Dear brother and sister Trapp, We who are favored with a seat at your family board this festal day, tender to you our most heartfelt congratulations. How many blessings of God are implied in the preservation of two lives, through all the vicissitudes of domestic life, from 1842 to 1893? And when to these are added kind loving children and grandchildren, and the sweet peace which ever abides with truly wedded hearts, we have a scene beautiful to look upon. Brother and sister Trapp, you have a wide circle of friends and acquaintances, and we are told that during the long period of your housekeeping your doors have opened to welcome all, and your hands and hearts have been in sympathy with every good cause. With fifty years between you and your well-kept vow, this golden age upon which you have entered is not a fable but a living reality, and as sweet as has been life to you in all the past, you may say as at the marriage feast at Cana, “The best wine is last.”  It is the wish and ardent prayer of this circle of loving friends that many more quiet years may be added to the sum of your lives, and at last the beckoning [an] angel may come to you in tenderest love. You have many dear friends in either world. Dear hearts here to love and cherish you and dear hearts there to welcome you when you reach the golden shore.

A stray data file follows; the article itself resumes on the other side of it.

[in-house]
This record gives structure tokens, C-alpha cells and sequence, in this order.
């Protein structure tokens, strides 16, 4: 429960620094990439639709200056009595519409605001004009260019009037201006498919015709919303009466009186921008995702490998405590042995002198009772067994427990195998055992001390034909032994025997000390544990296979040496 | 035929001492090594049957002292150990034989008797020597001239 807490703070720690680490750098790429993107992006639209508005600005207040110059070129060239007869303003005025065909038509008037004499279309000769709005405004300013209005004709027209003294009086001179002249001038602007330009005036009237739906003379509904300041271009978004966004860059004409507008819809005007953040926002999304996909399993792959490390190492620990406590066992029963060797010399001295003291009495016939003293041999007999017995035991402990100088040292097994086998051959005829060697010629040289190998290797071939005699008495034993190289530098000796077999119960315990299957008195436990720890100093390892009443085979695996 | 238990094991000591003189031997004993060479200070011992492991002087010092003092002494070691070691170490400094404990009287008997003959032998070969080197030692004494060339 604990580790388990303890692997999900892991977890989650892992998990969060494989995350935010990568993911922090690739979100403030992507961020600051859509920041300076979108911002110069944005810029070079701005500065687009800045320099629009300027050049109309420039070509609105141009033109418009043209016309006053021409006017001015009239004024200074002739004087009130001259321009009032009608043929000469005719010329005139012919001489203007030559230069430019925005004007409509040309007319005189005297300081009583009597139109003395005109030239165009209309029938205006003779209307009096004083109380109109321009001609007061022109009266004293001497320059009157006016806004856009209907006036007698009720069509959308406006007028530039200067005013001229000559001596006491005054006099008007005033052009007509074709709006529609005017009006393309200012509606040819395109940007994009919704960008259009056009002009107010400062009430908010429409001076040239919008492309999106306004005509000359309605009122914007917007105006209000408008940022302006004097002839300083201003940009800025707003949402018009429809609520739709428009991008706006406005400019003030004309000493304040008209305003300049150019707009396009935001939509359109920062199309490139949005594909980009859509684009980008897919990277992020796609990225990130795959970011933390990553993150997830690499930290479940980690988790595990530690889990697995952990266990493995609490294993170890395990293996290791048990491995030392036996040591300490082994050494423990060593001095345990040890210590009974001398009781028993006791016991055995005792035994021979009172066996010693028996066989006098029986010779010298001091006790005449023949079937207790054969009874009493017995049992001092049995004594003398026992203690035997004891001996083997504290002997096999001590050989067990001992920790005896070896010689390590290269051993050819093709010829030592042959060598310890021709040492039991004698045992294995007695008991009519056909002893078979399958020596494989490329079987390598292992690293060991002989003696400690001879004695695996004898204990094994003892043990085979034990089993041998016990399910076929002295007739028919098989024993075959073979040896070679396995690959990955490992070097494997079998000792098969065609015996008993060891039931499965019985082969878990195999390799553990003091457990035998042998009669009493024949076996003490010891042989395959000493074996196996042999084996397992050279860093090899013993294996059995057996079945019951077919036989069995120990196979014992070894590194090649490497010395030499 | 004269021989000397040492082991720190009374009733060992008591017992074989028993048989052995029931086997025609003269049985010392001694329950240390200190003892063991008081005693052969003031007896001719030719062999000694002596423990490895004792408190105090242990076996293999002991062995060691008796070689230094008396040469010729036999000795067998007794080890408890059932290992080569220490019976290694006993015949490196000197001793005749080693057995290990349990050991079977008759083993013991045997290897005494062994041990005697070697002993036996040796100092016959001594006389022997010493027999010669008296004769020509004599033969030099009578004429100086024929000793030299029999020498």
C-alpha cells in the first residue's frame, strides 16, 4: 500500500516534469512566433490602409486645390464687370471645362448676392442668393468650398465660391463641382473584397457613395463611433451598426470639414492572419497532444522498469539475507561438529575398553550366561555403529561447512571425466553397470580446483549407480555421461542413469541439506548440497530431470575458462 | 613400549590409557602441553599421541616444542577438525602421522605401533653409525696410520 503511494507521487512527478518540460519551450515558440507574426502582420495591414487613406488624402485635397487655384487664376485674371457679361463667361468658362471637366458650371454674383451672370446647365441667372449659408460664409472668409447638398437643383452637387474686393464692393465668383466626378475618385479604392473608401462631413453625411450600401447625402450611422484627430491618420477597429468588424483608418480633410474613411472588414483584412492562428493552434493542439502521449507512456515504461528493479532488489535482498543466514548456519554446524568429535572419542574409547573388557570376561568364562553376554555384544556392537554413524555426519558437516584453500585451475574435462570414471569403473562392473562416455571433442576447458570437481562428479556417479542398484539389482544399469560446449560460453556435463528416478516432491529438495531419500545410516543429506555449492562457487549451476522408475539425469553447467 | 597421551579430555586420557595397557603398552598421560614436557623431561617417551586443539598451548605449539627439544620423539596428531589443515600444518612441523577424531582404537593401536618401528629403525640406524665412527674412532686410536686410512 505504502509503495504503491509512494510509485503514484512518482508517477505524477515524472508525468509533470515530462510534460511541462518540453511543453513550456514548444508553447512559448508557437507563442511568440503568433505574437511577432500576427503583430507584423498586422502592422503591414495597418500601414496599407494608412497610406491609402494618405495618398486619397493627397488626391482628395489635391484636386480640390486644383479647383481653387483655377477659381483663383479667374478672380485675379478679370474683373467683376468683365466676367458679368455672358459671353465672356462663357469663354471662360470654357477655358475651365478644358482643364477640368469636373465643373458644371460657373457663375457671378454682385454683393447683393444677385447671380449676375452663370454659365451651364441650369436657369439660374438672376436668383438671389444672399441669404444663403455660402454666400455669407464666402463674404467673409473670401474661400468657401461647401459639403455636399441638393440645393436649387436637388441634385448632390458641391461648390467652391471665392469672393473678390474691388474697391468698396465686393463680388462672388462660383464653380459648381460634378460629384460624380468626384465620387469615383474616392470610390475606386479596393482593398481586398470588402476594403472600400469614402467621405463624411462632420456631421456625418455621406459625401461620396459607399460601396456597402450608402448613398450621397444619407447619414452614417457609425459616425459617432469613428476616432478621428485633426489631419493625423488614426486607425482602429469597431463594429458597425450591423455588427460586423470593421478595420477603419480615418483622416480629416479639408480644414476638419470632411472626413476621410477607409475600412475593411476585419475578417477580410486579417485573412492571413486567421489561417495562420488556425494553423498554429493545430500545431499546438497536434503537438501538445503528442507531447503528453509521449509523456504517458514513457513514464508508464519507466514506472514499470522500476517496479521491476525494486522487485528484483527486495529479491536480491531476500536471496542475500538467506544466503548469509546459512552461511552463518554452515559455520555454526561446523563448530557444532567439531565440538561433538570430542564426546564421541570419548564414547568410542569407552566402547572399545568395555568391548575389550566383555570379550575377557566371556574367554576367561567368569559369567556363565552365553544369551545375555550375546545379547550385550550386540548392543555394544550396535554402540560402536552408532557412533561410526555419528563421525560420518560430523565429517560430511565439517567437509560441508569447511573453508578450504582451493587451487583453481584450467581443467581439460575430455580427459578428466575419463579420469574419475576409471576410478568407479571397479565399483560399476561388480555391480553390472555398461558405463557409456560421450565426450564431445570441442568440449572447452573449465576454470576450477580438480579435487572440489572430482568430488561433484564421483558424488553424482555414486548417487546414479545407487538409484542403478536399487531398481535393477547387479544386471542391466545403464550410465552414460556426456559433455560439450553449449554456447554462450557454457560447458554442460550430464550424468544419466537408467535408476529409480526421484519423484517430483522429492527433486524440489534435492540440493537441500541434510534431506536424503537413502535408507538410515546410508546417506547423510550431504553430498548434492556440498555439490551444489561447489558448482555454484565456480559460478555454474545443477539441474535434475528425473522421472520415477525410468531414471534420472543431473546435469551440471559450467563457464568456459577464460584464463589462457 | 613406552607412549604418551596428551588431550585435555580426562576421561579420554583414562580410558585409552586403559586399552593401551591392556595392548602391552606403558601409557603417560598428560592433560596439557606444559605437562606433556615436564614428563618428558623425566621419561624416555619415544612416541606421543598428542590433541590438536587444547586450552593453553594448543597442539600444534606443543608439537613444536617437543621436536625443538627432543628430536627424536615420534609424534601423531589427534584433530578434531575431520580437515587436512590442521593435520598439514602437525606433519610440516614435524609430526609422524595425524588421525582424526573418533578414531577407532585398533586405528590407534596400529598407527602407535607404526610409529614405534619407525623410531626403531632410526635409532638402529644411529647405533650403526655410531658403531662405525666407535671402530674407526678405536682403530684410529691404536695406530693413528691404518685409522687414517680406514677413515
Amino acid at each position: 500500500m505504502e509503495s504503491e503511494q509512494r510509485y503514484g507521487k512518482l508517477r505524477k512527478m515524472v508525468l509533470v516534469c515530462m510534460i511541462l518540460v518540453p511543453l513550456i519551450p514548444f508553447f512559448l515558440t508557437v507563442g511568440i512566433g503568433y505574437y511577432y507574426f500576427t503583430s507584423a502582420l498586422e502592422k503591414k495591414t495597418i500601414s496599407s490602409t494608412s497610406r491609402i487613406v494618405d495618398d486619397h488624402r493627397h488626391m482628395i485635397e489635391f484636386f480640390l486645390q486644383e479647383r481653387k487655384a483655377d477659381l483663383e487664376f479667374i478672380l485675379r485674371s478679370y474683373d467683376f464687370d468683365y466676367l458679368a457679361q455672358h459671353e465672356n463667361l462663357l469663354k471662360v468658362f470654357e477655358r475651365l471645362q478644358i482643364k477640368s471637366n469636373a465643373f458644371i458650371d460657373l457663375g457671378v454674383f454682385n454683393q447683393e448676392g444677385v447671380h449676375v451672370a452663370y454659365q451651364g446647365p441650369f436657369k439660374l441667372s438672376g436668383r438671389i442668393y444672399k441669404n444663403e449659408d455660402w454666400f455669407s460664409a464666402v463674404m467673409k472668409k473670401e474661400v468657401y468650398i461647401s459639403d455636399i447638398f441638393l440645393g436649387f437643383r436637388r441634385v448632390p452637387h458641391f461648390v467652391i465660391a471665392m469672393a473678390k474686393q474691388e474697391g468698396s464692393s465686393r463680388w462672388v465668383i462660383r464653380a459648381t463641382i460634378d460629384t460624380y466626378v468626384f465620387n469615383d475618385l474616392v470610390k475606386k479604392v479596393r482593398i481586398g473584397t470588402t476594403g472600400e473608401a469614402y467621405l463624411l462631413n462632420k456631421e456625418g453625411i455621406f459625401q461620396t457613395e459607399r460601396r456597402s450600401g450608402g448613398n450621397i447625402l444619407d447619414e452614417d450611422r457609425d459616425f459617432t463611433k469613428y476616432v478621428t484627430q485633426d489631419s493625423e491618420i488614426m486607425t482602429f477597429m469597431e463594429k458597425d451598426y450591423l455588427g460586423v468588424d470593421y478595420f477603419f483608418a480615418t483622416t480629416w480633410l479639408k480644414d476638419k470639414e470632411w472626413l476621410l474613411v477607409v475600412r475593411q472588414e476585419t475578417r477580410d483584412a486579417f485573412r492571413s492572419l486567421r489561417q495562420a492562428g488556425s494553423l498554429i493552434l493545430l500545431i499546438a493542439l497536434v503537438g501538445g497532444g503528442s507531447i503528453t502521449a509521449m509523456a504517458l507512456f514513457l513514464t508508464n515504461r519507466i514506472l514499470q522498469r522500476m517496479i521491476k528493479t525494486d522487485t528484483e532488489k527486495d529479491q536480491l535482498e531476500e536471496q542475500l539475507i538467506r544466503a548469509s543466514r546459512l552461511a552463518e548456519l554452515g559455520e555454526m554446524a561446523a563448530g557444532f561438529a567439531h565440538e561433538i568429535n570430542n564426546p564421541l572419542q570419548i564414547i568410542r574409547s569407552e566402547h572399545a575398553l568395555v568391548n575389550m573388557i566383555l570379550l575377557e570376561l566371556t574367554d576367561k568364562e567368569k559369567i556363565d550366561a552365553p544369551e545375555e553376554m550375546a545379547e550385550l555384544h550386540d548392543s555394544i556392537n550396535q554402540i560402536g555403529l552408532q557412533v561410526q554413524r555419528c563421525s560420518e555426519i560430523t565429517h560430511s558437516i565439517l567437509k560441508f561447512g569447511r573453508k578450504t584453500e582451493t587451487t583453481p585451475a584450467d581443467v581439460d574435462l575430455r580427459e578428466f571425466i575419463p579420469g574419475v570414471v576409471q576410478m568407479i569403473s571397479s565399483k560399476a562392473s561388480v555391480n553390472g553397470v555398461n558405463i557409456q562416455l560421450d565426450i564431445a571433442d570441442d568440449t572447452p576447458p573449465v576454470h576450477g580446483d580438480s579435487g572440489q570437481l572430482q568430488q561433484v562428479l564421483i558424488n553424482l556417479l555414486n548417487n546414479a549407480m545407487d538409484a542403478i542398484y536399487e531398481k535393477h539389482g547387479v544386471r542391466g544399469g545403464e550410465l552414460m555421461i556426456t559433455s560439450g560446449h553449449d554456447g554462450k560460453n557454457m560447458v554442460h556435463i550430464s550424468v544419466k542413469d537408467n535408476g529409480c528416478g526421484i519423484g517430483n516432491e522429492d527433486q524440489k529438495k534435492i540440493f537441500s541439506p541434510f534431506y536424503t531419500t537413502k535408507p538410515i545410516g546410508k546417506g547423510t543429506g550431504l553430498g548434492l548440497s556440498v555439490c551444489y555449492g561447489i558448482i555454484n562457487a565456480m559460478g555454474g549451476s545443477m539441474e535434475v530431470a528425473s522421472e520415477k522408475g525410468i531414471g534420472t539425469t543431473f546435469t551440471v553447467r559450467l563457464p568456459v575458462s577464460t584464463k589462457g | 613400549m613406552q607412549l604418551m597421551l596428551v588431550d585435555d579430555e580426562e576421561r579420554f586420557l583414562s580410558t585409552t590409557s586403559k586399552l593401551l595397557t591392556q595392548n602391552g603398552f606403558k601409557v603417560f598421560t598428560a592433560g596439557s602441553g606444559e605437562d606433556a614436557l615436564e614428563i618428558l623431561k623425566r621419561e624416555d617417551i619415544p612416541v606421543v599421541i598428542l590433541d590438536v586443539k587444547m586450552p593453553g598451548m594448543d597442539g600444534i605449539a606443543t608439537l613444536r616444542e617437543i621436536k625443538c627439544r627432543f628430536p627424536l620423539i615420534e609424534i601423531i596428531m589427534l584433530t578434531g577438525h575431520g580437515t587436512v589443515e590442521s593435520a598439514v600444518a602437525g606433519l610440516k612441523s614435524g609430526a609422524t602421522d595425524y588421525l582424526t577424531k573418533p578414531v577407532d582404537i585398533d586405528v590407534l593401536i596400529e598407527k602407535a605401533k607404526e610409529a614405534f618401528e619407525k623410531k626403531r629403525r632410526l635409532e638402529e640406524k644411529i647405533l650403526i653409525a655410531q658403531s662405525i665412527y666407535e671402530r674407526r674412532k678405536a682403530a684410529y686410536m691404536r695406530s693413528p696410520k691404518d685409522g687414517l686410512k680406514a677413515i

After Mrs. Smith, Miss Merta Jones, daughter of S. K. Jones, read the following poem, composed by Mrs. George M. Trapp of Virgil, styled the
There are few that tread life's pathway
  Hand in hand for fifty years,
Helping bear each other's burdens,
  Sharing all life’s hopes and fears.

Many climb life’s hill together,
  But fall often on the way,
One fond hand will loose its clasping,
  One will go and one must stay.

One must stay and sadly travel
  What will be a lonely way,
Missing every day and hour